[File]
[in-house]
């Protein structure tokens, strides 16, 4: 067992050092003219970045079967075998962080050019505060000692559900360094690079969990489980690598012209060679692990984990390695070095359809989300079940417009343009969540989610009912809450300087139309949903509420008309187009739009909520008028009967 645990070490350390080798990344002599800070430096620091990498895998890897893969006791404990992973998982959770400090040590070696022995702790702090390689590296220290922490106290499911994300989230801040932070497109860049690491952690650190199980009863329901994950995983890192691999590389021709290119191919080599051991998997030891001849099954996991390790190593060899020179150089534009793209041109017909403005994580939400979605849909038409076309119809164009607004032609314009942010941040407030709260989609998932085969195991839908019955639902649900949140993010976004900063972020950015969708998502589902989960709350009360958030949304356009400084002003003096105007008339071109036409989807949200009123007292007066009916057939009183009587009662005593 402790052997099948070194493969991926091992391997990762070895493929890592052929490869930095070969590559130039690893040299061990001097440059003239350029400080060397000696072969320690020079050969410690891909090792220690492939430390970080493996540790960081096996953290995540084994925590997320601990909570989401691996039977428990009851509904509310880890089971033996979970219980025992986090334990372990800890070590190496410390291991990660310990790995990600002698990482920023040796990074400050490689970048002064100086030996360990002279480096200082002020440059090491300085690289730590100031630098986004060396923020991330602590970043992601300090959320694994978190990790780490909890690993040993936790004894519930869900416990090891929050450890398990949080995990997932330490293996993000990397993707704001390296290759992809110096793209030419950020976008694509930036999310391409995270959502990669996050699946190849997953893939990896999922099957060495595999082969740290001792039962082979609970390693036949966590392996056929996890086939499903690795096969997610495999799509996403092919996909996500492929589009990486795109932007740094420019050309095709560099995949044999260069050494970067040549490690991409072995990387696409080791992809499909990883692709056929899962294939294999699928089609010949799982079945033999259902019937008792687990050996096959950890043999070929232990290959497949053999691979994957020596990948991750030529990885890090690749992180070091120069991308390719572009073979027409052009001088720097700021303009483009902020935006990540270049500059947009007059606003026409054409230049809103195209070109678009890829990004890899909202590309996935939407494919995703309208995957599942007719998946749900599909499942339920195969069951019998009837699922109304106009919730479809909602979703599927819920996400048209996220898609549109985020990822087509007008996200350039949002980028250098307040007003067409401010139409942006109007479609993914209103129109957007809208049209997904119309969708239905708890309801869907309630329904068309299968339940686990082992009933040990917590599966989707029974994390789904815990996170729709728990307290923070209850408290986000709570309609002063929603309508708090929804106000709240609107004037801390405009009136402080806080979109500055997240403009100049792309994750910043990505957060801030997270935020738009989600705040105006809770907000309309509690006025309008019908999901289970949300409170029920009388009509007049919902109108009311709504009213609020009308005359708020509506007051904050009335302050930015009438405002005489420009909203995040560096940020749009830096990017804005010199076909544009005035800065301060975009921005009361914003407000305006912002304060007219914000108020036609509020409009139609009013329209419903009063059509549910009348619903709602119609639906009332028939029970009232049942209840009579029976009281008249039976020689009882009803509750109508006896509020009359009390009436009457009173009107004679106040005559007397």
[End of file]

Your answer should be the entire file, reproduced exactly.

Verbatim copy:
[in-house]
């Protein structure tokens, strides 16, 4: 067992050092003219970045079967075998962080050019505060000692559900360094690079969990489980690598012209060679692990984990390695070095359809989300079940417009343009969540989610009912809450300087139309949903509420008309187009739009909520008028009967 645990070490350390080798990344002599800070430096620091990498895998890897893969006791404990992973998982959770400090040590070696022995702790702090390689590296220290922490106290499911994300989230801040932070497109860049690491952690650190199980009863329901994950995983890192691999590389021709290119191919080599051991998997030891001849099954996991390790190593060899020179150089534009793209041109017909403005994580939400979605849909038409076309119809164009607004032609314009942010941040407030709260989609998932085969195991839908019955639902649900949140993010976004900063972020950015969708998502589902989960709350009360958030949304356009400084002003003096105007008339071109036409989807949200009123007292007066009916057939009183009587009662005593 402790052997099948070194493969991926091992391997990762070895493929890592052929490869930095070969590559130039690893040299061990001097440059003239350029400080060397000696072969320690020079050969410690891909090792220690492939430390970080493996540790960081096996953290995540084994925590997320601990909570989401691996039977428990009851509904509310880890089971033996979970219980025992986090334990372990800890070590190496410390291991990660310990790995990600002698990482920023040796990074400050490689970048002064100086030996360990002279480096200082002020440059090491300085690289730590100031630098986004060396923020991330602590970043992601300090959320694994978190990790780490909890690993040993936790004894519930869900416990090891929050450890398990949080995990997932330490293996993000990397993707704001390296290759992809110096793209030419950020976008694509930036999310391409995270959502990669996050699946190849997953893939990896999922099957060495595999082969740290001792039962082979609970390693036949966590392996056929996890086939499903690795096969997610495999799509996403092919996909996500492929589009990486795109932007740094420019050309095709560099995949044999260069050494970067040549490690991409072995990387696409080791992809499909990883692709056929899962294939294999699928089609010949799982079945033999259902019937008792687990050996096959950890043999070929232990290959497949053999691979994957020596990948991750030529990885890090690749992180070091120069991308390719572009073979027409052009001088720097700021303009483009902020935006990540270049500059947009007059606003026409054409230049809103195209070109678009890829990004890899909202590309996935939407494919995703309208995957599942007719998946749900599909499942339920195969069951019998009837699922109304106009919730479809909602979703599927819920996400048209996220898609549109985020990822087509007008996200350039949002980028250098307040007003067409401010139409942006109007479609993914209103129109957007809208049209997904119309969708239905708890309801869907309630329904068309299968339940686990082992009933040990917590599966989707029974994390789904815990996170729709728990307290923070209850408290986000709570309609002063929603309508708090929804106000709240609107004037801390405009009136402080806080979109500055997240403009100049792309994750910043990505957060801030997270935020738009989600705040105006809770907000309309509690006025309008019908999901289970949300409170029920009388009509007049919902109108009311709504009213609020009308005359708020509506007051904050009335302050930015009438405002005489420009909203995040560096940020749009830096990017804005010199076909544009005035800065301060975009921005009361914003407000305006912002304060007219914000108020036609509020409009139609009013329209419903009063059509549910009348619903709602119609639906009332028939029970009232049942209840009579029976009281008249039976020689009882009803509750109508006896509020009359009390009436009457009173009107004679106040005559007397």